This was not the post I was expecting to write next for the Pagan Values Month blogging thing, but the post I will be linking to is just too beautiful to let slip away.
Both of the religions that I follow have, in places, an aesthetic of duality. There are repeated myths of the siblings or pairs, exact opposites, exact equals; their conflicts, their parallelisms, the fundamental creative tension between the self and the shadow, however one defines the self, however one defines the shadow. The thing that comes closest to expressing this in common consciousness is the yin-yang symbol: the two shapes curling around each other, each having a spot of the other at its core, the essentiality of both of them.
What does it mean to be in a world in which one's opposite is one's beloved brother, in which love and conflict build the glorious?
Hold that thought.
I will now take a turn into the ridiculous and talk about this past season of American Idol. And in the end, when this thought embraces its shadow, it will achieve the sublime.
I'm not much of a reality TV person - I'm not much of a TV person at all, let alone specific manifestations thereof - but my family wound up watching much of the end of this season of American Idol. There is a whole cultural thing tangled up around this, but our household attachment to the drama orbited around the three figures who were the final three contestants left standing. We talked about musical skill, we talked about impressions, we talked about what we liked and did not like about the voices of the performers, and we talked about the nature of the contest, the way the judges attempted to skew results to get particular performers to pass to the next week or off the show.
And we were cheered every week one Kris Allen managed to beat expectations, beat the harsh criticisms of the judges, stay on the show despite having someone we felt had an inferior voice and a far inferior attitude consistently pimped as a superior singer. Adam Lambert's progress was almost a given, so his continued victories were simply a sign that the world was functioning as it ought, but Kris Allen's progress was another story, one with actual dramatic tension, pitting him primarily against Danny Gokey, the other 'Christian contestant' and obvious judge favorite.
And the narrative in some circles was not the music, it was the package the music came in. Here's the big story: the flamboyant, theatrical gothling who was, in a phrase I saw recently, born fabulous, but whose unmistakable vocal brilliance and skills overcame whatever reticence some might have about his outrageousness; the down-to-earth Christian performer with a traditional relationship background. But which one of the latter?
In the end, it was Kris Allen.
And now I direct you to An Unapproved Road and a post titled We Get To Carry Each Other, from which I will quote (found via The Moderate Voice):
I know next to nothing about Kris Allen’s non-musical life, except that he’s married, he calls himself Christian and he’s done missionary work across the world. I heard about the exchanges among the other contestants that made reference to what is supposedly “godly” and right in relationships, but Kris’s name wasn’t part of that. I don’t know what kind of Christianity he practises, or how he envisions his God. I do know this: he declares himself Christian to the television audience – i.e. to the world; and he freely, publicly, verbally, and especially non-verbally, loves Adam Lambert like a brother.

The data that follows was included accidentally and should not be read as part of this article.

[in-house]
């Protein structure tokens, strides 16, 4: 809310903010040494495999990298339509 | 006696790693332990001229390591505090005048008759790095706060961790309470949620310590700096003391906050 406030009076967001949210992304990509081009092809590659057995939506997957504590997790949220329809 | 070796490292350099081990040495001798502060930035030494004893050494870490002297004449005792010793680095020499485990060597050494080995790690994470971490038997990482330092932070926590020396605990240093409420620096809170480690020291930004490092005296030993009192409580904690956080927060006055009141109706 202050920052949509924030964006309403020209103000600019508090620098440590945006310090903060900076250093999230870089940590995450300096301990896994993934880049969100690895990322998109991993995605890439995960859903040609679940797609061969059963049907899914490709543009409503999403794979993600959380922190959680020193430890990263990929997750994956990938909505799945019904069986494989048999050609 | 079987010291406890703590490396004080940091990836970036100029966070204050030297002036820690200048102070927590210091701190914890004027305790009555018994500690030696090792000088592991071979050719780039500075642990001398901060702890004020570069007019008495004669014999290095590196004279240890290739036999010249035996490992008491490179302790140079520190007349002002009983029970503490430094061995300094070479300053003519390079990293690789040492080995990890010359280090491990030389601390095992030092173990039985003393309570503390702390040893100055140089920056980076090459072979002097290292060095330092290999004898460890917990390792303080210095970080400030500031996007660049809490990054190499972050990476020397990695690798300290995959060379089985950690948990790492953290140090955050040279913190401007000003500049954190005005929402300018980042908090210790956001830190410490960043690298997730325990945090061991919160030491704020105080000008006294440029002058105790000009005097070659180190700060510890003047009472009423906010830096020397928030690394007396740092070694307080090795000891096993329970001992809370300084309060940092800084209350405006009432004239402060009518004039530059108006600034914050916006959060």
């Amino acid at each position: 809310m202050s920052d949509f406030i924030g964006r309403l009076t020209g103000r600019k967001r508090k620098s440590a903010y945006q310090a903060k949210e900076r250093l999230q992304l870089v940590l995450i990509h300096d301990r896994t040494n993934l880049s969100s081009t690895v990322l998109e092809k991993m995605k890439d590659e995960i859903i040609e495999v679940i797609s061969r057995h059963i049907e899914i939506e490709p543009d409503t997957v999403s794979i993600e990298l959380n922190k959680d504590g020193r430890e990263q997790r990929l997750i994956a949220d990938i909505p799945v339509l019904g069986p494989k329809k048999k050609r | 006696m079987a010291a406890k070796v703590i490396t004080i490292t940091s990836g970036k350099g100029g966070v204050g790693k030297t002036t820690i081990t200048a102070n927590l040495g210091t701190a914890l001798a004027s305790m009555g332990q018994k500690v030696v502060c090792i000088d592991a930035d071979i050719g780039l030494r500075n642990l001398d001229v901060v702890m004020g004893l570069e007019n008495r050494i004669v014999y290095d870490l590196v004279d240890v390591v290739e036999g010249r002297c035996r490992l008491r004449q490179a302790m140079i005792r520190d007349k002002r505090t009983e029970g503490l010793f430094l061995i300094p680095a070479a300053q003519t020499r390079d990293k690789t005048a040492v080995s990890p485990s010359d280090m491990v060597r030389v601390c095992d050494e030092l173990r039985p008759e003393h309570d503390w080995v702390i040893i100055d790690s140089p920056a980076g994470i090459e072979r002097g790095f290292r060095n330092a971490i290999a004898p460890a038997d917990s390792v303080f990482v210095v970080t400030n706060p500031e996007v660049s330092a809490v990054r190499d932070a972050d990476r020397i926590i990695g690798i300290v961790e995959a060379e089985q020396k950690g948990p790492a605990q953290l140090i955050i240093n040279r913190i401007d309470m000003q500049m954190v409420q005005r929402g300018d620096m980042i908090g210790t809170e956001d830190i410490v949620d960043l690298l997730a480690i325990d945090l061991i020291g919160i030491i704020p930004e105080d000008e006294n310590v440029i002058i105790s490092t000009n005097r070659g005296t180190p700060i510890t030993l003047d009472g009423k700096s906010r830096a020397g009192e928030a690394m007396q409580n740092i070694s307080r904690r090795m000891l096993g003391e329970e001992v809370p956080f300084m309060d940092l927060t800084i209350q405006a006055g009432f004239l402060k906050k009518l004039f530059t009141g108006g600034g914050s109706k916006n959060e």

In an interview the day after the finale, Adam departed from the usual breezy soundbytes required of him to emphasize what he felt was most important about the competition -- that the friendship and respect between himself and Kris might be an example for others in transcending difference, for the reward of becoming enriched by it.
Now do you see why I started out talking theology and then started babbling about American Idol?
(Go read that post, by the way. I mean it. It's gorgeous. Read at least some of the comments, too. Like this one.)
Look at the glorious nature of the duality. Look at the one young man, pianist and guitarist and singer-songwriter sort of voice, skilled musician, dedicated Christian; look at the other young man, whose coming out as gay in Rolling Stone isn't so much a revelation as an incidental footnote that he throws out on his way to 'Let me talk about my music.' Look at some of the narratives about the heartland vs. the coasts, culture and counterculture, down home vs. the clubbing scene, modest and self-effacing vs. charisma that can smack ya like a club, all the ways these two young men were supposed to be at each other's throats. One could imagine introducing them, telling each, "This is your Shadow. This is the Other. This is Not Like You."
And we are so readily taught that when there is that division between the two, that they are enemies, that there is hostility: this is the story of heaven and hell. This is not that; that is not this; they are locked in an eternal combat, jaws locked on each other's throats. This is everywhere, in politics (an us-and-them display if ever there was one, these days), in social things, all over the place, this antagonism between Self and Shadow.
But Self and Shadow are reflections off the same divide; that which is other to me is my negative space, the shape of the world that embraces. It can conflict, yes, but it can also twine and reveal the most amazing things, things like the friendship of two young musicians who recognised across that line that their exact differences made them, in the end, exactly alike.
In the tension between Self and Shadow, the world sings.